Tom Peters says, “The only source of good knowledge is bad experience.”

    Do Absolutely Nothing for 10 full minutes

    This is brutal for me. This is the nuclear tool. If I have really not been able to get some discipline in my day with tools 1 & 2, I go for the nuclear option.

    Do absolutely nothing.

    Set a timer. 10 minutes. Do absolutely nothing. Watch your urges and impulses, accept them… but do not act upon them. Sit still. Watch the struggle in your mind. Your inner voice will get very angry and passionate that you must, must do something. Don’t. Wait. Hold.

    Advertising

    This energy of desire to do something… allow it to build and build. When the timer signals 10 minutes, then release this energy of desire to take action upon the important task, the phone call you have been avoiding, the conversation with your loved one that you meant to have yesterday.

    This are 3 Power tools. How are you going to use them?

    Procrastination is Perfectionism in other Clothes

    Procrastination is a cunning version of Perfectionism. Human beings are not perfect, yet our inner voice wants us to be. If we can’t be perfect, why start? Well, we are human beings – we are not here to be perfect, we are here for the journey. The journey begins with steps. Steps off the sofa, into the world. Into the world selling, writing, speaking.

    (and here are 1113 words for me!)

    Ha! (here are 1114!)

    Featured photo credit: Deadoll via flickr.com

    More by this author

    Conor Neill

    Professor of Leadership, President Vistage Spain

    The Most Important Thing You Can Do in the Next 10 days to Improve Your Speaking The 5 Styles of Being a Leader How to Start a Speech using a Personal Story 11 Differences Between Busy People And Productive People 19 Ways To Move People To Action Like Gandhi Did

    Trending in Productivity

    1 How to Prioritize Right in 10 Minutes and Work 10X Faster 2 11 Ways to Be Productive And Happy At Once 3 What Is a Routine? 9 Ways Routines Make Your Life Easier 4 What Is a Habit? Understand It to Control It 100% 5 11 Important Things to Remember When Changing Habits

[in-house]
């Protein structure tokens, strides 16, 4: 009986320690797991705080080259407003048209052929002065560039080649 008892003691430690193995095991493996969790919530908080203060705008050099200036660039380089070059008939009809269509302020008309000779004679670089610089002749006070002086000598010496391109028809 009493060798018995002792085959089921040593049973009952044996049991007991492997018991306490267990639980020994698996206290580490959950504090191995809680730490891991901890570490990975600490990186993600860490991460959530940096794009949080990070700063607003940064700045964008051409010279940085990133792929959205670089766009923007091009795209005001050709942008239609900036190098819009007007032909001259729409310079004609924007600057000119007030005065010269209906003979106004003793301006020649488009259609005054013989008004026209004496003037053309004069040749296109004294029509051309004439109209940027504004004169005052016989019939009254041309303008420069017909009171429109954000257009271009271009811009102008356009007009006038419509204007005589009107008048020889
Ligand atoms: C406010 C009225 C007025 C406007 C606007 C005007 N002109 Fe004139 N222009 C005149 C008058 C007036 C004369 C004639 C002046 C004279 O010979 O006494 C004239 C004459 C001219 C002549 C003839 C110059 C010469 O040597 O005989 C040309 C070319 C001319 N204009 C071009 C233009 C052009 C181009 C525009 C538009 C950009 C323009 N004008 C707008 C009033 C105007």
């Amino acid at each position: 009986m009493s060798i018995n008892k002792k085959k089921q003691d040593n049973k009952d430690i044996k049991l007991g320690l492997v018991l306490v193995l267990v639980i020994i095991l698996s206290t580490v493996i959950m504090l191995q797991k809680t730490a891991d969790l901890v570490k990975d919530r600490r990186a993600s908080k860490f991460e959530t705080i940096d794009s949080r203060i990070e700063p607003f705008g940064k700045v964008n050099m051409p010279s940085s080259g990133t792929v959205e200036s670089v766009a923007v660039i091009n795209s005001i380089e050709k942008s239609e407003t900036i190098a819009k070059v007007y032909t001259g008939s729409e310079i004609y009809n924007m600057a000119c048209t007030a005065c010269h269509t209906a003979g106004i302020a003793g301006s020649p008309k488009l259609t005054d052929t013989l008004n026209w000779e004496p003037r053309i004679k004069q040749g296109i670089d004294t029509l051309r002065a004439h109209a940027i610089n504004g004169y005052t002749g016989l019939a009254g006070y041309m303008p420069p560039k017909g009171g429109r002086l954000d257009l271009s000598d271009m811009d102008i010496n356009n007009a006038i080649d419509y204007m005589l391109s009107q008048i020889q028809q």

Read Next

    Advertising
    Advertising
    Advertising

    Last Updated on November 18, 2019

    How to Prioritize Right in 10 Minutes and Work 10X Faster

    How to Prioritize Right in 10 Minutes and Work 10X Faster

    Everyone of my team members has a bucketload of tasks that they need to deal with every working day. On top of that, most of their tasks are either creativity tasks or problem solving tasks.

    Despite having loads of tasks to handle, our team is able to stay creative and work towards our goals consistently.

    How do we manage that?

    I’m going to reveal to you how I helped my team get more things done in less time through the power of correct prioritization. A few minutes spent reading this article could literally save you thousands of hours over the long term. So, let’s get started with my method on how to prioritize:

    The Scales Method – a productivity method I created several years ago.

    How to Prioritize with the Scales Method

      One of our new editors came to me the other day and told me how she was struggling to keep up with the many tasks she needed to handle and the deadlines she constantly needed to stick to.

      At the end of each day, she felt like she had done a lot of things but often failed to come up with creative ideas and to get articles successfully published. From what she told me, it was obvious that she felt overwhelmed and was growing increasingly frustrated about failing to achieve her targets despite putting in extra hours most days.

      After she listened to my advice – and I introduced her to the Scales Method – she immediately experienced a dramatic rise in productivity, which looked like this:

      • She could produce three times more creative ideas for blog articles
      • She could publish all her articles on time
      • And she could finish all her work on time every day (no more overtime!)

      Curious to find out how she did it? Read on for the step-by-step guide:

      Advertising

      1. Set Aside 10 Minutes for Planning

      When it comes to tackling productivity issues, it makes sense to plan before taking action. However, don’t become so involved in planning that you become trapped in it and never move beyond first base.

      My recommendation is to give yourself a specific time period for planning – but keep it short. Ideally, 10 or 15 minutes. This should be adequate to think about your plan.

      Use this time to:

      • Look at the big picture.
      • Think about the current goal and target that you need/want to achieve.
      • Lay out all the tasks you need to do.

      2. Align Your Tasks with Your Goal

      This is the core component that makes the Scales Method effective.

      It works like this:

      Take a look at all the tasks you’re doing, and review the importance of each of them. Specifically, measure a task’s importance by its cost and benefit.